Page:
The Google Code Jam Qualification Round took place over the last weekend. This is the third time they have organized

this contest themselves – earlier iterations were hosted by TopCoder. This is my fourth GCJ, including my first one in 2006

that was hosted by TopCoder where I did not even get past the qual round. In the past two years I got eliminated in Round-2.

It is very likely that the same thing will happen again this year.

I could not wake up early enough to start at the beginning of the round, and was mostly away from the computer

most of the day. But this was a 24 hours round, and the problems were quite easy, so I managed to solve all

three in the end.

There is an official contest analysis already posted. I am posting my own

analysis here to explain my own train of thought and to basically act as sort of post-contest

review to organize my ideas.

The first problem asked for figuring out whether the lightbulb at the end of a series of ‘snappers’

would be on after K slaps.

Initially all Snappers are off, so we can see them as a list of 0’s:

[0,0,0,0,...,0,0]

At the first snap, only the leftmost one is turned on (all other have no power).

[0,0,0,0,...,0,1]

At the next snap, the second one is turned on while the first one is turned off.

[0,0,0,0,...,1,0]

At the third snap, the first one is again turned on, all other remain as they were.

[0,0,0,0,...,1,1]

We can see that for the n-th snap, the list looks exactly like the binary representation of n.

0 000

1 001

2 010

3 011

4 100

5 101

6 110

7 111

Ok, so we got a potential solution. We need to prove it before we can really be sure.

We can see that the binary representation is valid for 0 claps.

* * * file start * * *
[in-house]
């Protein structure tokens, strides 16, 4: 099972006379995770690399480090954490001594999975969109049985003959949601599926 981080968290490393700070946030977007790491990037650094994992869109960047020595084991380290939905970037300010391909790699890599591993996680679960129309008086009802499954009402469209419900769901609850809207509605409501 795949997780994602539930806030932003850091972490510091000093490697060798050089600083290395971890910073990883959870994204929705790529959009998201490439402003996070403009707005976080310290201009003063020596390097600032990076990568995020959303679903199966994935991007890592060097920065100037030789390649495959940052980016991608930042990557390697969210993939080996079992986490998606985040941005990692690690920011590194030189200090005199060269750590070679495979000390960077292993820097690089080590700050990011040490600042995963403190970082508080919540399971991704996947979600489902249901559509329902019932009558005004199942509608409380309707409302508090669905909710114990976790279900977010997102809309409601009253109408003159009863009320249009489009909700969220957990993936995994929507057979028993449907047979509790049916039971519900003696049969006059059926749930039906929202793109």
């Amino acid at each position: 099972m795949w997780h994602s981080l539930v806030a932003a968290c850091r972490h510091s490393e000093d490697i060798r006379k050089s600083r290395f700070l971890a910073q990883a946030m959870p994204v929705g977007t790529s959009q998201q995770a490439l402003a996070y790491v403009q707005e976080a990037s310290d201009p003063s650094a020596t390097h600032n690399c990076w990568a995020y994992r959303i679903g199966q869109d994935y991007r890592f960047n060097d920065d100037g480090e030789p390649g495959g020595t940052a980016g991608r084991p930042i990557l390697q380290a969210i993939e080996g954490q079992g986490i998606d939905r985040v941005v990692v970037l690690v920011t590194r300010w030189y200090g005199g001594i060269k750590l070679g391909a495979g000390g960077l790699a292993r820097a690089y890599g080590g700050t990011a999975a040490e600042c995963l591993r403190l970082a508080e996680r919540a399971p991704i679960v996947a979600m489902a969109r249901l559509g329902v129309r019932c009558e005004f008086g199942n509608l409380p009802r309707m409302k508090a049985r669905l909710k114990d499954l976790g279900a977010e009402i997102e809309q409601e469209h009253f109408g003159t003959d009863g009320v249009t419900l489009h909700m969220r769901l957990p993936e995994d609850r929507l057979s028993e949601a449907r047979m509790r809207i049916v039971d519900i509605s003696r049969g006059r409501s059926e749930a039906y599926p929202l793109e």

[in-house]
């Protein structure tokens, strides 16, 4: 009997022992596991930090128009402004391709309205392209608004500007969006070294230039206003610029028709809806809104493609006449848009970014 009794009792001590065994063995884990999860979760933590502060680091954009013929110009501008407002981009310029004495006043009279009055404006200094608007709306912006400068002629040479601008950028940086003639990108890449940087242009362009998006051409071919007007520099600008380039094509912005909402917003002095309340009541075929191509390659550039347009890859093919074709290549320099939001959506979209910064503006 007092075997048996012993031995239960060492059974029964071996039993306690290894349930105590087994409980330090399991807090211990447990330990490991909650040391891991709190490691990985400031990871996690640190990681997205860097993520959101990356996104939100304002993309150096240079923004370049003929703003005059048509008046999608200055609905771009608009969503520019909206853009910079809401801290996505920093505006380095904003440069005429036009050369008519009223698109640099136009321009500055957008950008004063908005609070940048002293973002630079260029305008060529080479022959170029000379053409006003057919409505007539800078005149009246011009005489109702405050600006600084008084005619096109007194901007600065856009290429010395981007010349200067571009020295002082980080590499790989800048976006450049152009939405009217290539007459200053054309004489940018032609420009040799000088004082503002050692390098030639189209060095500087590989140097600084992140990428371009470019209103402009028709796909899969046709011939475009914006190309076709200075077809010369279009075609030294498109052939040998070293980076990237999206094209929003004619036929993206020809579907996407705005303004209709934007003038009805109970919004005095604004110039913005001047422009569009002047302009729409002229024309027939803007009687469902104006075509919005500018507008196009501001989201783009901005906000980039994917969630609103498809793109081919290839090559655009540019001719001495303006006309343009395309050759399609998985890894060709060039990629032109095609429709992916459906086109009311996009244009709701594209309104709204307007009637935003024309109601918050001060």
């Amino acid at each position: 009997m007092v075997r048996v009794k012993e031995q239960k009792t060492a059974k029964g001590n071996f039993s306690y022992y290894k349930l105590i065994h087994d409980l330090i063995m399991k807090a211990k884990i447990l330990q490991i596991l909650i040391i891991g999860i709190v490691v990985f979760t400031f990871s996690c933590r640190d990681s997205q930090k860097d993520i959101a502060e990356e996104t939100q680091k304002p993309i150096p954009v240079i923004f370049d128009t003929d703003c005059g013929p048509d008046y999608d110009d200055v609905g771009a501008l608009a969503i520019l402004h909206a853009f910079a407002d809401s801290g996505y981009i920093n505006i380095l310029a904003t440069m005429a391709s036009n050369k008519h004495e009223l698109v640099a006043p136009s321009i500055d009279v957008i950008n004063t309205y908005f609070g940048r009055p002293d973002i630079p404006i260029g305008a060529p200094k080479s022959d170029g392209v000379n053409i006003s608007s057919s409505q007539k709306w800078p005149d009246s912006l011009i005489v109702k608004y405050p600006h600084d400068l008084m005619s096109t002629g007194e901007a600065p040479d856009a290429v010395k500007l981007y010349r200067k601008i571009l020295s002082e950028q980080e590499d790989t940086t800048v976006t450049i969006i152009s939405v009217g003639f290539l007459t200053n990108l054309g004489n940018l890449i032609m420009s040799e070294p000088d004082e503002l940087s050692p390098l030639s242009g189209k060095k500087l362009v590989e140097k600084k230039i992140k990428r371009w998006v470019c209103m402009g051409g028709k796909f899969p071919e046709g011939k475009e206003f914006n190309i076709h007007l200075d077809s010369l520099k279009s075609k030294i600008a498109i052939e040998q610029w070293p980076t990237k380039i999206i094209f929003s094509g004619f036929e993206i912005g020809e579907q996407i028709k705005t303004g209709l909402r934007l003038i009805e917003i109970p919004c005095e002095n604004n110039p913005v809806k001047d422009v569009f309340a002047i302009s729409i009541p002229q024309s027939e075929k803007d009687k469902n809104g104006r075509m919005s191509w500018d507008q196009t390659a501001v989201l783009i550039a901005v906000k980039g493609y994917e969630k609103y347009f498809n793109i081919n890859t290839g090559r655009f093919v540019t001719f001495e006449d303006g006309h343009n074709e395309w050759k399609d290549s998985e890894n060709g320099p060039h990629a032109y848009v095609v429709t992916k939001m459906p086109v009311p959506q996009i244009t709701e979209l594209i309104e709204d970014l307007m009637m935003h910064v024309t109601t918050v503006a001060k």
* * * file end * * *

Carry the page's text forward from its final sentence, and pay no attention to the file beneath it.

Say we have n snaps, and the binary representation is valid for that. Now to convert the list for n

to that for n+1 claps, we have to flip every snapper that has power. We start at the leftmost bit and flip it,

because it always has power. If the left most bit was a zero we stop there. If the left left most bit was a 1

(before flipping), we also flip the next bit – because it had power. We repeat this for every bit until we have

flipped a bit that was originally a 0.

Notice that this is exactly the same process that is used for binary addition by one:

1110100011111 + 1 -------------- 1110100100000

Thus if for any n the binary representation gives us the state of the snappers, the binary representation of

n+1 will give us the state of the snappers after n+1 snaps. Since 0 gives a valid binary state representation, so will

1, and thus also 2,which also makes it valid for 3 and so on.

So the binary representation of K gives us the the state of the snappers after K snaps. To see if the bulb has power

after K snaps, we just need to check whether the lower N bits of K are all set (i.e. all N snappers are on).

You can do this any way you want. During the contest, what I did was to simply count the on bits in K%(2^).

For the bulb to be on all N bits must be set.

Another way is to add 1 to K and then check if K%(2^N) is 0. This works because, if all the lower N

bits of K are 1, adding 1 to it will make them all 0’s.

My contest code was in Basic for the small (meant to run in Spaghetti – my own interpreter) and Python for the large.

But I’m posting code in JavaScript(Rhino) which I wrote after the contest here.

#! /usr/bin/rhino // import some useful Java packages importPackage(java.io); importPackage(java.lang); // Use Java's Reader classes and System.in for input var reader=BufferedReader(InputStreamReader(System['in'])); // T=number of cases var T=parseInt(reader.readLine()); for (cas=1;cas<=T;cas++){ //Each case consists of 2 integers: N and K var data=reader.readLine().split("\\s+"); var N=parseInt(data[0]), K=parseInt(data[1]); // (K+1)%(1< k%(1< all ones => all on snappers if ((K+1)&(1<<N)) print("Case #"+cas+": OFF"); else print("Case #"+cas+": ON"); }

(More to come shortly)